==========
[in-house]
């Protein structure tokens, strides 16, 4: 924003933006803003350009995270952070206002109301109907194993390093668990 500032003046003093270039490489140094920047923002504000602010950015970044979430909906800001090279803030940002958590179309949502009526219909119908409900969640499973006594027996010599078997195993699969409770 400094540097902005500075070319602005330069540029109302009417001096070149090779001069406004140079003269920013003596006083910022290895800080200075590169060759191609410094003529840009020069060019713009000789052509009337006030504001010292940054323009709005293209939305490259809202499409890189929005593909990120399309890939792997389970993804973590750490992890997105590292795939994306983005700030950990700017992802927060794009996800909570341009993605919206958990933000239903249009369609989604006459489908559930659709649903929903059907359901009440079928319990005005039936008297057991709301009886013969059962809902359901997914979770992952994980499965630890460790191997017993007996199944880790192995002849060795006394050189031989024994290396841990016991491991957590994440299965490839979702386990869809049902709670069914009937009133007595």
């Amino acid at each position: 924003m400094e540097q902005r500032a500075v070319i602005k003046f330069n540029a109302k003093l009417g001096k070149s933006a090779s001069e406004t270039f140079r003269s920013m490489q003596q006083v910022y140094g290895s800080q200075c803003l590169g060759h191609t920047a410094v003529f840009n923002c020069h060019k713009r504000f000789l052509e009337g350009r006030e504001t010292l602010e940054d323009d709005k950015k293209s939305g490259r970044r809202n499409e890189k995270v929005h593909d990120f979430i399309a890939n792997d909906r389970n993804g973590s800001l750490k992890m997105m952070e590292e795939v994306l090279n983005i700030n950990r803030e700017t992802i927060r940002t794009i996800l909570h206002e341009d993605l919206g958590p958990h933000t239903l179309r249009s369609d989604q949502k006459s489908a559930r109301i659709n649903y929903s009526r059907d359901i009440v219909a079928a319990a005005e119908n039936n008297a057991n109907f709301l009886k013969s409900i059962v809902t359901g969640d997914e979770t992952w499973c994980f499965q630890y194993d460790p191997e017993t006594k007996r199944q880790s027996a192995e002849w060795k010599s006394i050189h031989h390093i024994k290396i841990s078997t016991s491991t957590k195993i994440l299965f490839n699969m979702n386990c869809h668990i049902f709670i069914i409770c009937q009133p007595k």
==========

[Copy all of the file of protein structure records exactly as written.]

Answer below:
[in-house]
């Protein structure tokens, strides 16, 4: 924003933006803003350009995270952070206002109301109907194993390093668990 500032003046003093270039490489140094920047923002504000602010950015970044979430909906800001090279803030940002958590179309949502009526219909119908409900969640499973006594027996010599078997195993699969409770 400094540097902005500075070319602005330069540029109302009417001096070149090779001069406004140079003269920013003596006083910022290895800080200075590169060759191609410094003529840009020069060019713009000789052509009337006030504001010292940054323009709005293209939305490259809202499409890189929005593909990120399309890939792997389970993804973590750490992890997105590292795939994306983005700030950990700017992802927060794009996800909570341009993605919206958990933000239903249009369609989604006459489908559930659709649903929903059907359901009440079928319990005005039936008297057991709301009886013969059962809902359901997914979770992952994980499965630890460790191997017993007996199944880790192995002849060795006394050189031989024994290396841990016991491991957590994440299965490839979702386990869809049902709670069914009937009133007595």
């Amino acid at each position: 924003m400094e540097q902005r500032a500075v070319i602005k003046f330069n540029a109302k003093l009417g001096k070149s933006a090779s001069e406004t270039f140079r003269s920013m490489q003596q006083v910022y140094g290895s800080q200075c803003l590169g060759h191609t920047a410094v003529f840009n923002c020069h060019k713009r504000f000789l052509e009337g350009r006030e504001t010292l602010e940054d323009d709005k950015k293209s939305g490259r970044r809202n499409e890189k995270v929005h593909d990120f979430i399309a890939n792997d909906r389970n993804g973590s800001l750490k992890m997105m952070e590292e795939v994306l090279n983005i700030n950990r803030e700017t992802i927060r940002t794009i996800l909570h206002e341009d993605l919206g958590p958990h933000t239903l179309r249009s369609d989604q949502k006459s489908a559930r109301i659709n649903y929903s009526r059907d359901i009440v219909a079928a319990a005005e119908n039936n008297a057991n109907f709301l009886k013969s409900i059962v809902t359901g969640d997914e979770t992952w499973c994980f499965q630890y194993d460790p191997e017993t006594k007996r199944q880790s027996a192995e002849w060795k010599s006394i050189h031989h390093i024994k290396i841990s078997t016991s491991t957590k195993i994440l299965f490839n699969m979702n386990c869809h668990i049902f709670i069914i409770c009937q009133p007595k």